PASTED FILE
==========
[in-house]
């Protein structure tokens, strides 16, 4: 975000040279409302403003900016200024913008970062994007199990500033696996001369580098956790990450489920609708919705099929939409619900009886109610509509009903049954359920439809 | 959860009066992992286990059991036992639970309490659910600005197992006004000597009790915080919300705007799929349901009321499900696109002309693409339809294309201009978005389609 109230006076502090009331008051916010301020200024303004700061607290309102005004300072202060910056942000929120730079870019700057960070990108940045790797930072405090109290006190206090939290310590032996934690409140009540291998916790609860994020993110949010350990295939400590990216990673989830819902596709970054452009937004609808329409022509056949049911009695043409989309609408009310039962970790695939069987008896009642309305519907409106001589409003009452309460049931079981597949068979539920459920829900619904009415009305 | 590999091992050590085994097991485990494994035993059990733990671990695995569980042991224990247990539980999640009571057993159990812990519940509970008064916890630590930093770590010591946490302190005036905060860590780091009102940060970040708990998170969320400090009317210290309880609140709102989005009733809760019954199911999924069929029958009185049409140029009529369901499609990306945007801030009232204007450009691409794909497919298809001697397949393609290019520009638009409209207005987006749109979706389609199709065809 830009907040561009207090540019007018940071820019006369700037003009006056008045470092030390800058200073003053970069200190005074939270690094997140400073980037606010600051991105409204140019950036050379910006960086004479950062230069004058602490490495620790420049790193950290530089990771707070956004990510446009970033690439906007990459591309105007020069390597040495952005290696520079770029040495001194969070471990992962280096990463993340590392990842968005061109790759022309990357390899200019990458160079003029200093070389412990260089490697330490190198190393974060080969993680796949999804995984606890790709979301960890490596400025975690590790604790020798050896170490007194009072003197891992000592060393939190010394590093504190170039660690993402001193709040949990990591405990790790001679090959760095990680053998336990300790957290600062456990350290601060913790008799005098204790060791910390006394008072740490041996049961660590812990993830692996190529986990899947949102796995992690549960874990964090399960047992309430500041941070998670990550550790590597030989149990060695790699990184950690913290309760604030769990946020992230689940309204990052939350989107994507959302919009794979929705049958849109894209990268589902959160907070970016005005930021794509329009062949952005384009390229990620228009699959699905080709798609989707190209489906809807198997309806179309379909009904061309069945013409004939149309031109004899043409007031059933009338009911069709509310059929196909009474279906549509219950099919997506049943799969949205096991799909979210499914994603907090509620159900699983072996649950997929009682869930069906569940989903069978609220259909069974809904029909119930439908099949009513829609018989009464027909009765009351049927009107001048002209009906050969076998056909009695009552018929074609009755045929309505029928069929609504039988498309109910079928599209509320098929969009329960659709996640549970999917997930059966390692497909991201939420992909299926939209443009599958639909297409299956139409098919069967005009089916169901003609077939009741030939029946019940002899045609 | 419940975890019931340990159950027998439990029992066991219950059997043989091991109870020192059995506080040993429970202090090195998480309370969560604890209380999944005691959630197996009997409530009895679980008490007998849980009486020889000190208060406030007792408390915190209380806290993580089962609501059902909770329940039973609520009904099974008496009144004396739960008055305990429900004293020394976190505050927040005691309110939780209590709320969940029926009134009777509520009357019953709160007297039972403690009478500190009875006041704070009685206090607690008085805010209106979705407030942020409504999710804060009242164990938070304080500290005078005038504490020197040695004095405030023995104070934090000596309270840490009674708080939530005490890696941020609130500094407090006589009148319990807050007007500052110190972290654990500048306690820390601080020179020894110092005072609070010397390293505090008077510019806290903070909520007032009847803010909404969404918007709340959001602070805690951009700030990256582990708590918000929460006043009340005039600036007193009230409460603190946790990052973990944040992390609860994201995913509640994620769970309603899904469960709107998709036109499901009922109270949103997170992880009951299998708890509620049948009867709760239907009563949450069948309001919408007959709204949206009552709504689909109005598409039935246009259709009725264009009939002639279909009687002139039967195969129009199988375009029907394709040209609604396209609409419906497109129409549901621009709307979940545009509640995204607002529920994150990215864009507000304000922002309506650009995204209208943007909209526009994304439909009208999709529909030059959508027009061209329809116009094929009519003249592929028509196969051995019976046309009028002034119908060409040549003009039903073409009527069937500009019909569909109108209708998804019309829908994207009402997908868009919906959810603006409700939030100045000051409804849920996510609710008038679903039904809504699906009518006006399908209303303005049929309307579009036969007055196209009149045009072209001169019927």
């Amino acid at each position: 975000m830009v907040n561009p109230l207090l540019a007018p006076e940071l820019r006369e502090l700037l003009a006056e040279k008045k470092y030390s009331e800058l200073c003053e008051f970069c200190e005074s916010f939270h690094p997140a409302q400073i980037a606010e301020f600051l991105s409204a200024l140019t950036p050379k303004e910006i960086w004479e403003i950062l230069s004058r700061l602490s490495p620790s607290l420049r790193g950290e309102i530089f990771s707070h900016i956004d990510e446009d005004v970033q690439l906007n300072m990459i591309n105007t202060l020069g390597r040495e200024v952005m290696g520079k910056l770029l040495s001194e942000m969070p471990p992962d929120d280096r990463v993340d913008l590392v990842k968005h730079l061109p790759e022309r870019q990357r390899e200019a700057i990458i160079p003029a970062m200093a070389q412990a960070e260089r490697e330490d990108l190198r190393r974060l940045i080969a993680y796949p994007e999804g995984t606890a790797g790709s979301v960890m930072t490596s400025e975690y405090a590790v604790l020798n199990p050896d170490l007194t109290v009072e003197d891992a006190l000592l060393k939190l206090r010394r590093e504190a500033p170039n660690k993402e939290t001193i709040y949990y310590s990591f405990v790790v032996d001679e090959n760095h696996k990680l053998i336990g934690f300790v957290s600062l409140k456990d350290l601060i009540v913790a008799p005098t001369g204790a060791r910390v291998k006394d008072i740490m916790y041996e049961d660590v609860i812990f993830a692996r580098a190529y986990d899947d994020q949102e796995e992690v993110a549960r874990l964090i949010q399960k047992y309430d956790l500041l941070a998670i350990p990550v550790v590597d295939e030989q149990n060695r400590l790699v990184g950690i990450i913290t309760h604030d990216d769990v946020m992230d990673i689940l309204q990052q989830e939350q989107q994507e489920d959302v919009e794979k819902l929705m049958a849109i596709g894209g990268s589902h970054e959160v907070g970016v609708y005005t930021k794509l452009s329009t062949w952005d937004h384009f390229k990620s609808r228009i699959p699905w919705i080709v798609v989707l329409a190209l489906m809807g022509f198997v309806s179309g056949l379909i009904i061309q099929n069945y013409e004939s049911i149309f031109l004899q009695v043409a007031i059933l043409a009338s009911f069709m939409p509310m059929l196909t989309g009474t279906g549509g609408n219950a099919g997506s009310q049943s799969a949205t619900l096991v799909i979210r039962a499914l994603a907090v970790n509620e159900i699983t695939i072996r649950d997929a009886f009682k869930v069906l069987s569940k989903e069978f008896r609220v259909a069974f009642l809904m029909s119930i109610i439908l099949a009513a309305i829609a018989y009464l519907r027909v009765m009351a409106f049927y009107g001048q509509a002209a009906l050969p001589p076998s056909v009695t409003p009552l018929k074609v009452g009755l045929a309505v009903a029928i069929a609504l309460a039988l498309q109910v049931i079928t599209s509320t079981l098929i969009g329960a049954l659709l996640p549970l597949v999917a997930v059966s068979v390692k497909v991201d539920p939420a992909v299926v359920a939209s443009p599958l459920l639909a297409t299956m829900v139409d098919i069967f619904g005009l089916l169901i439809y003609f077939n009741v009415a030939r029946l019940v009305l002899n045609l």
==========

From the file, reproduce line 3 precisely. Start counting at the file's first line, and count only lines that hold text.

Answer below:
């Amino acid at each position: 975000m830009v907040n561009p109230l207090l540019a007018p006076e940071l820019r006369e502090l700037l003009a006056e040279k008045k470092y030390s009331e800058l200073c003053e008051f970069c200190e005074s916010f939270h690094p997140a409302q400073i980037a606010e301020f600051l991105s409204a200024l140019t950036p050379k303004e910006i960086w004479e403003i950062l230069s004058r700061l602490s490495p620790s607290l420049r790193g950290e309102i530089f990771s707070h900016i956004d990510e446009d005004v970033q690439l906007n300072m990459i591309n105007t202060l020069g390597r040495e200024v952005m290696g520079k910056l770029l040495s001194e942000m969070p471990p992962d929120d280096r990463v993340d913008l590392v990842k968005h730079l061109p790759e022309r870019q990357r390899e200019a700057i990458i160079p003029a970062m200093a070389q412990a960070e260089r490697e330490d990108l190198r190393r974060l940045i080969a993680y796949p994007e999804g995984t606890a790797g790709s979301v960890m930072t490596s400025e975690y405090a590790v604790l020798n199990p050896d170490l007194t109290v009072e003197d891992a006190l000592l060393k939190l206090r010394r590093e504190a500033p170039n660690k993402e939290t001193i709040y949990y310590s990591f405990v790790v032996d001679e090959n760095h696996k990680l053998i336990g934690f300790v957290s600062l409140k456990d350290l601060i009540v913790a008799p005098t001369g204790a060791r910390v291998k006394d008072i740490m916790y041996e049961d660590v609860i812990f993830a692996r580098a190529y986990d899947d994020q949102e796995e992690v993110a549960r874990l964090i949010q399960k047992y309430d956790l500041l941070a998670i350990p990550v550790v590597d295939e030989q149990n060695r400590l790699v990184g950690i990450i913290t309760h604030d990216d769990v946020m992230d990673i689940l309204q990052q989830e939350q989107q994507e489920d959302v919009e794979k819902l929705m049958a849109i596709g894209g990268s589902h970054e959160v907070g970016v609708y005005t930021k794509l452009s329009t062949w952005d937004h384009f390229k990620s609808r228009i699959p699905w919705i080709v798609v989707l329409a190209l489906m809807g022509f198997v309806s179309g056949l379909i009904i061309q099929n069945y013409e004939s049911i149309f031109l004899q009695v043409a007031i059933l043409a009338s009911f069709m939409p509310m059929l196909t989309g009474t279906g549509g609408n219950a099919g997506s009310q049943s799969a949205t619900l096991v799909i979210r039962a499914l994603a907090v970790n509620e159900i699983t695939i072996r649950d997929a009886f009682k869930v069906l069987s569940k989903e069978f008896r609220v259909a069974f009642l809904m029909s119930i109610i439908l099949a009513a309305i829609a018989y009464l519907r027909v009765m009351a409106f049927y009107g001048q509509a002209a009906l050969p001589p076998s056909v009695t409003p009552l018929k074609v009452g009755l045929a309505v009903a029928i069929a609504l309460a039988l498309q109910v049931i079928t599209s509320t079981l098929i969009g329960a049954l659709l996640p549970l597949v999917a997930v059966s068979v390692k497909v991201d539920p939420a992909v299926v359920a939209s443009p599958l459920l639909a297409t299956m829900v139409d098919i069967f619904g005009l089916l169901i439809y003609f077939n009741v009415a030939r029946l019940v009305l002899n045609l």